The Unit 731 complex covered six square kilometers and consisted of more than 150 buildings. The design of the facilities made them hard to destroy by bombing. The complex contained various factories. It had around 4,500 containers to be used to raise fleas, six giant cauldrons to produce various chemicals and around 1,800 containers to produce biological agents. Approximately 30 kg of bubonic plague bacteria could be produced in several days.

Some of Unit 731's satellite facilities are in use by various Chinese industrial concerns. A portion has been preserved and is open to visitors as a War Crimes Museum.

Tons of biological weapons (and some chemicals) were stored in various places in northeastern China throughout the war. The Japanese attempted to destroy evidence of the facilities after disbanding. In August 2003, 29 people were hospitalized after a construction crew in Heilongjiangmarker inadvertently dug up chemical shells that had been buried deep in the soil more than 50 years before.

Anta testing site

This site was an open air testing area about 120 km from the Pingfang facility.

Hsinking (Changchun) HQ

Headquarters of "Wakamatsu Unit" (Unit 100), under command of veterinarian Wakamatsu Yujiro. This facility dedicated itself to both the study of animal vaccines to protect Japanese resources, and, especially, veterinary biological-warfare. Diseases were tested for use against the Soviet and Chinese horses and other livestock. In addition to these tests, Unit 100 ran a bacteria factory to produce the pathogens needed by other units. Biological sabotage testing was also handled at this facility: everything from poisons to chemical crop destruction.

Peking (Peiping) HQ

This HQ served as the headquarters of Unit 1855. It was also an experimental branch unit based at Tsinanmarker, Shantung. Pandemic diseases were extensively studied at this facility.

Nanking HQ

This section was the headquarters of the "Tama Unit" (Unit Ei 1644) and conducted extensive joint projects and operations with Unit 731.

Kwangtung (Canton) HQ

The headquarters of the "Nami Unit" (Unit 8604). This installation conducted human experimentation in food and water deprivation as well as water-borne typhus. In addition, this facility served as the main rat-farm for the medical units to provide them with bubonic plague vectors for experiments.

Syonan (Singapore) HQ

Formed in 1942, by Ryoichi Naito, Unit 9420 had approximately 1000 personnel based at the Raffles Medical University. The unit was commanded by Major General Kitagawa Masataka and supported by the Japanese Southern Army Headquarters.

There were two main sub units: the "Kono Unit," which specialized in malaria, and "Umeoka Unit," which dealt with the plague. In addition to disease experiments, this facility served as one of the main rat catching and processing centers. Evidence points towards this facility supplying a medical sub-unit operating in Thailandmarker, with diseases for unknown operations and or experiments.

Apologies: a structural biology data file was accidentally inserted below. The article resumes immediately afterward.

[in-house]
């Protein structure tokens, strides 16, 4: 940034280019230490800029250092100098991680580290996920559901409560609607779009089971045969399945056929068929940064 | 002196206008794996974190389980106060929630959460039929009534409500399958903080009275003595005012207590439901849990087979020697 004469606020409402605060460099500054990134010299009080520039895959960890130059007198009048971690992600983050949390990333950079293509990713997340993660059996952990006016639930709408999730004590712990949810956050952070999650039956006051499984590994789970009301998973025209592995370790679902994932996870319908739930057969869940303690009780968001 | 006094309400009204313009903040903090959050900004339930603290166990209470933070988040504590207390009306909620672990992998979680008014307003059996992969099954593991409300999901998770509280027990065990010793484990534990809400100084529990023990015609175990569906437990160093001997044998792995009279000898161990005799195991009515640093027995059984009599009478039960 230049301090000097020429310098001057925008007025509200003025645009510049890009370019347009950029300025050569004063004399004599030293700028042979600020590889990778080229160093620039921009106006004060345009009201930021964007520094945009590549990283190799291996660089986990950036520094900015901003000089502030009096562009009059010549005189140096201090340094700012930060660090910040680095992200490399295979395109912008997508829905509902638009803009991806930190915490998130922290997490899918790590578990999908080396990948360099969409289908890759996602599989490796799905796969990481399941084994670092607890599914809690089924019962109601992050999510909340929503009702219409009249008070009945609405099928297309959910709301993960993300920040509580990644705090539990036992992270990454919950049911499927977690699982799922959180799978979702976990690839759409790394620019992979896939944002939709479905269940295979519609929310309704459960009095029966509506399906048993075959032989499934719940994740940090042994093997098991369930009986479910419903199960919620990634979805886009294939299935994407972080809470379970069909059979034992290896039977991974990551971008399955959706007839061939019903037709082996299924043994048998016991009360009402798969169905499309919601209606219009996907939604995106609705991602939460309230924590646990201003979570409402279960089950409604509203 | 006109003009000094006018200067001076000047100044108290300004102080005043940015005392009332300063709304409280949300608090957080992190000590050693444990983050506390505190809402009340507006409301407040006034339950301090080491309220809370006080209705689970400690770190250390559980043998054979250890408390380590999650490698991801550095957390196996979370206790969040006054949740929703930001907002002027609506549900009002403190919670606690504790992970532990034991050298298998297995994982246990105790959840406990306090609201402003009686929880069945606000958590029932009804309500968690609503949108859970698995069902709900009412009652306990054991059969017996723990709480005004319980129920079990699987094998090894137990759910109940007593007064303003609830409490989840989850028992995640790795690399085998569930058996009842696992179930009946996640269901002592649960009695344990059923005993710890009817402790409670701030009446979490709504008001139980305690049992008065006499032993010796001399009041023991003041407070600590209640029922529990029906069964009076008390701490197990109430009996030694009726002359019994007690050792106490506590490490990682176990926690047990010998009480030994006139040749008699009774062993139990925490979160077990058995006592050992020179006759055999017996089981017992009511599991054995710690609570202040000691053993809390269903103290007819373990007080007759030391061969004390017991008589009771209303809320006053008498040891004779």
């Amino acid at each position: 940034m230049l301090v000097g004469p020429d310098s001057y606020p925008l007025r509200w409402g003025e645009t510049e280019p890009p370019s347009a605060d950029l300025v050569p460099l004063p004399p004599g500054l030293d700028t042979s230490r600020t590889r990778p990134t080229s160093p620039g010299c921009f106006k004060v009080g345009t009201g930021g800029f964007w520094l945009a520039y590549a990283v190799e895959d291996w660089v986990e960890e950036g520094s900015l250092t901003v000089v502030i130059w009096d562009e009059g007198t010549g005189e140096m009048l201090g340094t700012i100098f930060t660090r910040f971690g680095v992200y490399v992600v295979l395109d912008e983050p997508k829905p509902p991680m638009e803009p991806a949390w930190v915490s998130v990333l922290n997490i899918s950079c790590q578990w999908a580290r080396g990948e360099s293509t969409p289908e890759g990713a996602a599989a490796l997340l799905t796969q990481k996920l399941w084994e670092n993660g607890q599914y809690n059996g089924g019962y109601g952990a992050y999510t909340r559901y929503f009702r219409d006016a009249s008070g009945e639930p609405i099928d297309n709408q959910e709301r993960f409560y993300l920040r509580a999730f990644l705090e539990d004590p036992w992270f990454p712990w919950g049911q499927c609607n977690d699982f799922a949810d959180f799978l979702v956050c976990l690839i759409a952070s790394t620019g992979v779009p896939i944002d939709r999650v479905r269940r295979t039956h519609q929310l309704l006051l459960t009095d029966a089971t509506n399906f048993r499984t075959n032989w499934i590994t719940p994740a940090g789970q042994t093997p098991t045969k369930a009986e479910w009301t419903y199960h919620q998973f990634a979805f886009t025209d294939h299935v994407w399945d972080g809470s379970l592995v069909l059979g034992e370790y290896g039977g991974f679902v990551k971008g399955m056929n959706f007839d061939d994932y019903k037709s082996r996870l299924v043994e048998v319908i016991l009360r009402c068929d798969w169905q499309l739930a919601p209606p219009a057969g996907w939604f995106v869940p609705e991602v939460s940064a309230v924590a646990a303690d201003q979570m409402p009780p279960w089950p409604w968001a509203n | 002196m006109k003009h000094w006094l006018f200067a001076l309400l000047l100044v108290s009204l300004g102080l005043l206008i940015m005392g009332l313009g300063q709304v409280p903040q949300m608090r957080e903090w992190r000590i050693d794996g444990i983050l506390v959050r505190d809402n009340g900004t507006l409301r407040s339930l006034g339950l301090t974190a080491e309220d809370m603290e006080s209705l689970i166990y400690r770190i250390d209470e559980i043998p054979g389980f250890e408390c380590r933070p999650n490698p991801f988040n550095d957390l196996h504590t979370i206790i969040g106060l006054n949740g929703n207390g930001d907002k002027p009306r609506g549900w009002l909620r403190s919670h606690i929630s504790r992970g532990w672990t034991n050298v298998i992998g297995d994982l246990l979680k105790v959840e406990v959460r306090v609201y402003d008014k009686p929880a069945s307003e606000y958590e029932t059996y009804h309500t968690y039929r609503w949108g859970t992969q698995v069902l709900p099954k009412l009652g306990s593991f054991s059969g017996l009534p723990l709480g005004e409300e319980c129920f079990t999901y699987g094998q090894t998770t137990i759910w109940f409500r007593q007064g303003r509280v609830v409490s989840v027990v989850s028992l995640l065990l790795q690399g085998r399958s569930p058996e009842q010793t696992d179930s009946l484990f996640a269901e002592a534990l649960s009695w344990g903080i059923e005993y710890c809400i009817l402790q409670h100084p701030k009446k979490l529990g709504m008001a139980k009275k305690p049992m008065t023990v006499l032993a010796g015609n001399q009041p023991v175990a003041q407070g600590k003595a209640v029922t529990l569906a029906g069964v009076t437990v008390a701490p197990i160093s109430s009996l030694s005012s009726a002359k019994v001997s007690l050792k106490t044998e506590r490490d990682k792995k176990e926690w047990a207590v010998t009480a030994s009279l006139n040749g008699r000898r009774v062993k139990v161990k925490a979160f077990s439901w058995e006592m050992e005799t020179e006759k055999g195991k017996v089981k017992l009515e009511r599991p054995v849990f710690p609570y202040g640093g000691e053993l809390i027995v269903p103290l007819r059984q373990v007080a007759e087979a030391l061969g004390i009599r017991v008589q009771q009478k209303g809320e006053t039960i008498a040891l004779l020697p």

Hiroshima HQ

A top secret factory in Ōkunoshimamarker produced chemical weapons for the Japanese military and medical units. Starting with mustard gas production in 1928, the factory moved on to such poisons as Lewisite, and Cyanogen. During the 1930s, as the war in China grew worse, the island the factory sat on was removed from most maps to strengthen secrecy and security.

Manchuria HQ (Unit 200)

This unit was associated directly with Unit 731, and worked mainly in plague research.

Manchuria HQ (Unit 571)

This section, with unknown headquarters, was another unit that worked directly and extensively with Unit 731.

Special Mobile Teams

Special units led by Ishii Shiro's elder brother and only staffed with members from Ishii's home town operated separately from the regular medical organizations as roving researchers and trouble shooters.

Special Operations units

Units with special and unknown assignments in Manchuria and the Asian mainland. It has been suggested that nuclear weapons research was conducted in Manchuria towards the end of the war by this branch.

Disbanding and the end of World War II

Information sign at the site today.
Operations and experiments continued until the end of the war. Ishii had wanted to use biological weapons in the Pacific conflict since May 1944, but his attempts were repeatedly foiled by poor planning and Allied intervention.

With the Russian invasion of Manchukuo and Mengjiang in August 1945, the unit had to abandon their work in haste. The members and their families fled to Japan.

Ishii ordered every member of the group "to take the secret to the grave", threatening to find them if they failed, and prohibiting any of them from going into public work back in Japan. Potassium cyanide vials were issued for use in the event that the remaining personnel were captured.

Skeleton crews of Ishii's Japanese troops blew the compound up in the final days of the war to destroy evidence of their activities, but most were so well constructed that they survived somewhat intact as a testimony to what had happened there.

After Imperial Japan surrendered to the Allies in 1945, Douglas MacArthur became the Supreme Commander of the Allied Powers, rebuilding Japan during the Allied occupation. MacArthur secretly granted immunity to the physicians of Unit 731 in exchange for providing America with their research on biological warfare.